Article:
2. Only communicate with your bank using PGP encryption. (they hate it but will put up with it. (Proton Mail is good). Never send anything personal information in the clear to anyone.
3. Use a Monzo card or like for all debit card transactions. Top it up with your Current Account. It makes fraud easy to spot.
4. Use a credit agency (although mine Experian dumped my Creds into the dark web).
5. Use haveibeenpwnd.com
6. Don’t use your Mother’s maiden name as the answer to that question. Change your date of birth and don’t answer any of those “your first” questions with anything that is true.
7. Use complex passwords, all different and secure with a password manager like Dashlane or LastPass. (Don’t be mean pay for a good one ).
8. Turn off all the Google spyware on your mobile and computer, or better still use FireFox Quantum. And if you use Safari then you’re beyond help (not really but Really).
9. Use Kill Disk to rewrite your hard drives or better still never throw one away and if you must throw them away Kill them, then destroy the disc and then chuck it.
10. Do not rely on “Phone Reset” to remove information from your phone when you get a new one.

If you do most of this, I think you have a good chance of not being hacked, scammed, tricked or worked over. And if you think I’m paranoid you need to stay in more and have a look at what the internet knows about your promiscuous online behaviour.

Social Prescribing – what are the practical issues for NHS England

Social prescribing enables GPs, nurses and other primary care professionals to refer people to a range of local, non-clinical services.  the KingsFund have a helpful article here
I am the Founder and CEO of BriteLives.  BriteLives is about providing activities and connections that help people avoid the NHS and its expensive statutory services. For us, it’s all about staying fit and well.  If someone does become unwell then, of course, they should go and see someone at their primary care practice.  But there are other options that the NHS could offer and signpost.
A comparison between current models of prescribing and treatment in primary care and how social prescribing might work shows some stark practical challenges.
Let’s take the example of someone feeling depressed, it’s common mental health issue that people feel increasingly able to acknowledge.   A doctor could prescribe antidepressants, (64.7 million were prescribed in 2016, 31million in 2006, that’s106% growth)  in fact, the Pharmaceutical companies profits are predicated on this behaviour.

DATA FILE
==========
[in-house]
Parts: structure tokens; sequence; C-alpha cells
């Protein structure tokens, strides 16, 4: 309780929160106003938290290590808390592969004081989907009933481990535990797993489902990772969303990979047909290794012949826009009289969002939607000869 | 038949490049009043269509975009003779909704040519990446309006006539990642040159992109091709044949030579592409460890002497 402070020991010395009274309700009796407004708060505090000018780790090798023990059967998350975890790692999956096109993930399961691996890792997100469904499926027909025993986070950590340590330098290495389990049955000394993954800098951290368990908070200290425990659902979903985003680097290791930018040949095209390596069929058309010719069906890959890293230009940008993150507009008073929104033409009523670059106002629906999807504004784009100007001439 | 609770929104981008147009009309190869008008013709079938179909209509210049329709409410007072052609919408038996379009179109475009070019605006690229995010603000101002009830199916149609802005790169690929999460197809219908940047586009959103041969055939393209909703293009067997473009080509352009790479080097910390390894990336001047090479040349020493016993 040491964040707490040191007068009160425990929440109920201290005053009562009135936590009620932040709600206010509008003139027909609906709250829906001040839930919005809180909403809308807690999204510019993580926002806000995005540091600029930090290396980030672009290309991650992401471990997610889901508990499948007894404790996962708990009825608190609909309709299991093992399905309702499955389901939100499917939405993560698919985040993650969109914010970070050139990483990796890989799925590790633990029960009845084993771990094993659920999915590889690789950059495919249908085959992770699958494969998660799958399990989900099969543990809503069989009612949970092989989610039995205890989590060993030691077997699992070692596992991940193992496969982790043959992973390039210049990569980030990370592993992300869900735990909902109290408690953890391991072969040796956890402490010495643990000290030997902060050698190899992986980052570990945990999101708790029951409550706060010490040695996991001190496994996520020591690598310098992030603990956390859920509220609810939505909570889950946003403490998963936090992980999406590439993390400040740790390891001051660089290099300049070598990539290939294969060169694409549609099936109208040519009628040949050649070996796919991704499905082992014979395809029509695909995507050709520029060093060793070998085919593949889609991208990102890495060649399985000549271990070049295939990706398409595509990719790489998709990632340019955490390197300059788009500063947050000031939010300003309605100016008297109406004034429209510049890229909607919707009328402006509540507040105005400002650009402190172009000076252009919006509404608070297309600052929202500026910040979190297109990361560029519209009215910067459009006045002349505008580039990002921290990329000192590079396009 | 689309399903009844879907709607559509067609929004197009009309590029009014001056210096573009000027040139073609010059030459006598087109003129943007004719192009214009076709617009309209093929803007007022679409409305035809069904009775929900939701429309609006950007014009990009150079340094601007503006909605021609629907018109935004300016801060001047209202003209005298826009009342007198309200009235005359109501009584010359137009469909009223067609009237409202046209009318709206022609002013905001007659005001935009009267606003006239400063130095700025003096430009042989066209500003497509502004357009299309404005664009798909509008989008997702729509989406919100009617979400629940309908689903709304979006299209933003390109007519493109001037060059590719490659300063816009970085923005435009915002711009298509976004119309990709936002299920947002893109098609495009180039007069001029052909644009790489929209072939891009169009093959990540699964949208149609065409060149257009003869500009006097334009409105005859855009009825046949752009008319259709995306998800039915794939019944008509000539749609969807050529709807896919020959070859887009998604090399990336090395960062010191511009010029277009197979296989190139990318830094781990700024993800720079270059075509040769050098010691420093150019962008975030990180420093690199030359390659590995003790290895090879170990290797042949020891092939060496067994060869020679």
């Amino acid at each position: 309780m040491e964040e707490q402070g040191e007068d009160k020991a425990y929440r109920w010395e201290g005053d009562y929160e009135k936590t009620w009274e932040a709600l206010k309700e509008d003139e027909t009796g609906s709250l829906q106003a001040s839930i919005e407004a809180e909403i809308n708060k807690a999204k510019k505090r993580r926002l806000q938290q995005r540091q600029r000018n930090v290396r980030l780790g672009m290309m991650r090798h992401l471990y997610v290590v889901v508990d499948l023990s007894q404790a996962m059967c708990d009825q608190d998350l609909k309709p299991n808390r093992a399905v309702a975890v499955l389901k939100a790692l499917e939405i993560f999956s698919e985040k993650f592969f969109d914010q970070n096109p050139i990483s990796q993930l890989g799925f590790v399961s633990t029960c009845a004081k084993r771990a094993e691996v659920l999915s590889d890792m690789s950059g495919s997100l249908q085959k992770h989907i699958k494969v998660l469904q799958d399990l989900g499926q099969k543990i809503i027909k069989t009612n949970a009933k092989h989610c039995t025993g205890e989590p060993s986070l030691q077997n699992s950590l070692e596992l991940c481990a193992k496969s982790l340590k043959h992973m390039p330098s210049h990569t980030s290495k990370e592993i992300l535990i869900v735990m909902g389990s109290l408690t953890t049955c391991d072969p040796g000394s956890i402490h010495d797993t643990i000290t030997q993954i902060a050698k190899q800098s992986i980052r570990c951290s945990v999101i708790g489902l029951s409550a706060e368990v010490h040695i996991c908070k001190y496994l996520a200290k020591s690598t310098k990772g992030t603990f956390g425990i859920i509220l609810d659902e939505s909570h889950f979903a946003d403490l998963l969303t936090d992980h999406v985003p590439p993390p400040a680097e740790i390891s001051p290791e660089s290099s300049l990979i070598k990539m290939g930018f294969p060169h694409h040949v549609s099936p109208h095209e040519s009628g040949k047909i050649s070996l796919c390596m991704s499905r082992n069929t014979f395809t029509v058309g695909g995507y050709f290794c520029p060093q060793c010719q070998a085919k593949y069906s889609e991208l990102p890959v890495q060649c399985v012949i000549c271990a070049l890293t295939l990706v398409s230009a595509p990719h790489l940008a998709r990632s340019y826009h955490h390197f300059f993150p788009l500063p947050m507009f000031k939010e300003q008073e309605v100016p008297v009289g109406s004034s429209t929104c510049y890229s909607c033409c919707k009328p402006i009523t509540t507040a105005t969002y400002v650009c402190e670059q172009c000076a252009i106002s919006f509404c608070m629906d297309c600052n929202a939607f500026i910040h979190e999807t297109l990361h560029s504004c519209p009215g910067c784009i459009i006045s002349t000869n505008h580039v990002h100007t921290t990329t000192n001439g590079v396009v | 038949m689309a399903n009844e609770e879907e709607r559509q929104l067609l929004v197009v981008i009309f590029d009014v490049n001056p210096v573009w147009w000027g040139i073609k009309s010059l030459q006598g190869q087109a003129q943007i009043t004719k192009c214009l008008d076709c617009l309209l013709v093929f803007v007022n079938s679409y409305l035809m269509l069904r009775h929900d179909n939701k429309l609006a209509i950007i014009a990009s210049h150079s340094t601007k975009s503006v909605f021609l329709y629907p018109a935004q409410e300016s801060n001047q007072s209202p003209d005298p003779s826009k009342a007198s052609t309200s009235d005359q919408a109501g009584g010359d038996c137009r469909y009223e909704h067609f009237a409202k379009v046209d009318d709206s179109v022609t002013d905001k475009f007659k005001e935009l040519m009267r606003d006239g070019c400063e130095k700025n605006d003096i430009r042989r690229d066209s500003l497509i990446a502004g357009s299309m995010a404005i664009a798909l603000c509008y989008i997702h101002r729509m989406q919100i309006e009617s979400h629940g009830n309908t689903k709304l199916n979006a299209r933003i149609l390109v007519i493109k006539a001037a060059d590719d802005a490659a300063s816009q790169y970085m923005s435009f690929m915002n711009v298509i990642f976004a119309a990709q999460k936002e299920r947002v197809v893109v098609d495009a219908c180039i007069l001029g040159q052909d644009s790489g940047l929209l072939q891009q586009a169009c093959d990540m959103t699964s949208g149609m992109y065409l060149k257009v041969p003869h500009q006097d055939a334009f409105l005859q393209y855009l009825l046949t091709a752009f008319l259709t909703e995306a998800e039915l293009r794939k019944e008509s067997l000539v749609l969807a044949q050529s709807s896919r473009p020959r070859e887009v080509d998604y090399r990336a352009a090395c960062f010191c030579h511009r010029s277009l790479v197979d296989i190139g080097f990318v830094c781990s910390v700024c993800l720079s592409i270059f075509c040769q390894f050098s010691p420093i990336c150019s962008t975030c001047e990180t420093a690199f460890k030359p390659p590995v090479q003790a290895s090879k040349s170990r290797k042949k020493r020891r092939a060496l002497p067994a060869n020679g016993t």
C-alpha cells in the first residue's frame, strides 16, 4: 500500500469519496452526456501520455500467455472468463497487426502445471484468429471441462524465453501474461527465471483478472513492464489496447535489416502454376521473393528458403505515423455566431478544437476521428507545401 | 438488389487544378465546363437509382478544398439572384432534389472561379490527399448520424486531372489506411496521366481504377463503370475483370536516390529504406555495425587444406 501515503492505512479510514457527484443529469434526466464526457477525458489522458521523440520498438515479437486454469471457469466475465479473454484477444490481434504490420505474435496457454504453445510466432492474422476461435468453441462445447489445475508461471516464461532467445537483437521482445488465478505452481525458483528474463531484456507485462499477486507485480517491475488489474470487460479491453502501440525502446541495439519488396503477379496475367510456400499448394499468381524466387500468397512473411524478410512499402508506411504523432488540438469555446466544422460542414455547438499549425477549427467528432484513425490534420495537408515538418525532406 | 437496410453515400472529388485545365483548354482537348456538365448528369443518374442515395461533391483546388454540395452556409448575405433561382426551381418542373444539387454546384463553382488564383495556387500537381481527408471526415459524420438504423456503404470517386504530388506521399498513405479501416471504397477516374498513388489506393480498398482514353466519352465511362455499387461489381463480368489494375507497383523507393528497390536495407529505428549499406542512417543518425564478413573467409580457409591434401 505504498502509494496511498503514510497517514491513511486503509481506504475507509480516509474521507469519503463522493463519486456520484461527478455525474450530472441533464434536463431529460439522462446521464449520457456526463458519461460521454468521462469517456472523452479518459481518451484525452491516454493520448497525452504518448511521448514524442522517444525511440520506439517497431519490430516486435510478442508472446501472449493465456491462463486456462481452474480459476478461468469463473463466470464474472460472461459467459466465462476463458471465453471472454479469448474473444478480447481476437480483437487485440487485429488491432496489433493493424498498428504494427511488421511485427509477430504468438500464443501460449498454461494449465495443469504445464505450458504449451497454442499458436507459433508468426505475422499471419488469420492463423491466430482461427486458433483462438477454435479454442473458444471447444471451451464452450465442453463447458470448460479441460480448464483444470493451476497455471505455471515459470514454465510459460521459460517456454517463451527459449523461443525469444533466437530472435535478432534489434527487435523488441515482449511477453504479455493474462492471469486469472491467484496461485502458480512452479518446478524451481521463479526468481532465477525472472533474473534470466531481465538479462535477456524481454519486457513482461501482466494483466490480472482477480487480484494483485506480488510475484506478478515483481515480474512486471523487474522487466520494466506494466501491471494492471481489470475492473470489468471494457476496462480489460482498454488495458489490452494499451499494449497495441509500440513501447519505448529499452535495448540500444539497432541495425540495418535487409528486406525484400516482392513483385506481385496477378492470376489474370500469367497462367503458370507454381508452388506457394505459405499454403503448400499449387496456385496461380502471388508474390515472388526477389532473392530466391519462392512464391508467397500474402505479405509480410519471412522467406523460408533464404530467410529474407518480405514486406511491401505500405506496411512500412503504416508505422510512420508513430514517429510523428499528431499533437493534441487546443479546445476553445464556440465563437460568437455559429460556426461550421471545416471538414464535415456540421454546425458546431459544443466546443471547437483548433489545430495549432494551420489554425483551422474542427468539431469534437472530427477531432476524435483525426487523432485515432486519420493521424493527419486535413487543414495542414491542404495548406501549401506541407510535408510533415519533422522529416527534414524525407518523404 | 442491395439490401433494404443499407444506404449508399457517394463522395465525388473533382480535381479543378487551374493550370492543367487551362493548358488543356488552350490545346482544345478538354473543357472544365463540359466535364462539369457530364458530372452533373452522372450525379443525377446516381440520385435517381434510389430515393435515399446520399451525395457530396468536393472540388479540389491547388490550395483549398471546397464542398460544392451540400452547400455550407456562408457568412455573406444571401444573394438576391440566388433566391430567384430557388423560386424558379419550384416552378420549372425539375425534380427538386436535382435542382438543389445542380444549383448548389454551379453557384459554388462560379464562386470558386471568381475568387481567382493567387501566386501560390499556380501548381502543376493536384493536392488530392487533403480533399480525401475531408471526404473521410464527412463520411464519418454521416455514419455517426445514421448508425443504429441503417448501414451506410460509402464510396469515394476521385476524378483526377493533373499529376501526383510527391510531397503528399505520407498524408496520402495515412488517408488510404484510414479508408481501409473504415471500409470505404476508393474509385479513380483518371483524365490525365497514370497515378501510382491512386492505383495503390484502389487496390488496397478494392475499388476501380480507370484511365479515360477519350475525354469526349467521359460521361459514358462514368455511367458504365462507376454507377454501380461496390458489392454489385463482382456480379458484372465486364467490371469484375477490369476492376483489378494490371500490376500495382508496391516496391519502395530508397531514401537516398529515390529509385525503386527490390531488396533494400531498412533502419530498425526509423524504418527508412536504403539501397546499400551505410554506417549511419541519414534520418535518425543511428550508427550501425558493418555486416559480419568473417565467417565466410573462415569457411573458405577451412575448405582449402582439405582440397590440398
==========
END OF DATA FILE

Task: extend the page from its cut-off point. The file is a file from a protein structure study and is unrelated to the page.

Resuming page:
It’s easy for the GP to do so, the workflow is found in the GP System, the Electronic Prescribing System,  the paperwork of the NHS and its Green Prescriptions forms, the Pharmacy systems and NHS payment systems.  All pretty much automatic and easy for the GP and patient to follow.
But, if the Doctor wanted to refer the patient to a BriteLives service; like a wellbeing course such as  http://www.britelives.com/listings/growing-wellbeing-6-week-course/ (this is a practical course that helps people address their depression without the recourse to drugs).   How might the Doctor go about that?
  • There is no listing of local services in the GP system.
  • No method of auto referral, it’s “not at the touch of a button”.
  • No reporting system telling the service provider someone is on the way
  • Not even a referral letter that can be printed or emailed
  • No Payment method for the service provider.
  • No system to make sure the final payment is only taken on the delivery of the service.
  • No Copayment system should the patient want to do more or add services
  • No way of innovating new ideas such as:
    • A reward split, GP pays £20 for service,
      • £1 goes to GP to encourage use of non-pharma
      • £15 goes to the provider for the service
      • £4 goes to the patient for completing the course (it can be seen as covering transport costs or the like if you don’t like the “bribe” aspect of this)
I believe that NHS England needs to become serious about centring social prescribing care around the individual and the local community. Developing an effective social prescribing policy and strategy would be a good start.  At present, there isn’t one and progress will be slow.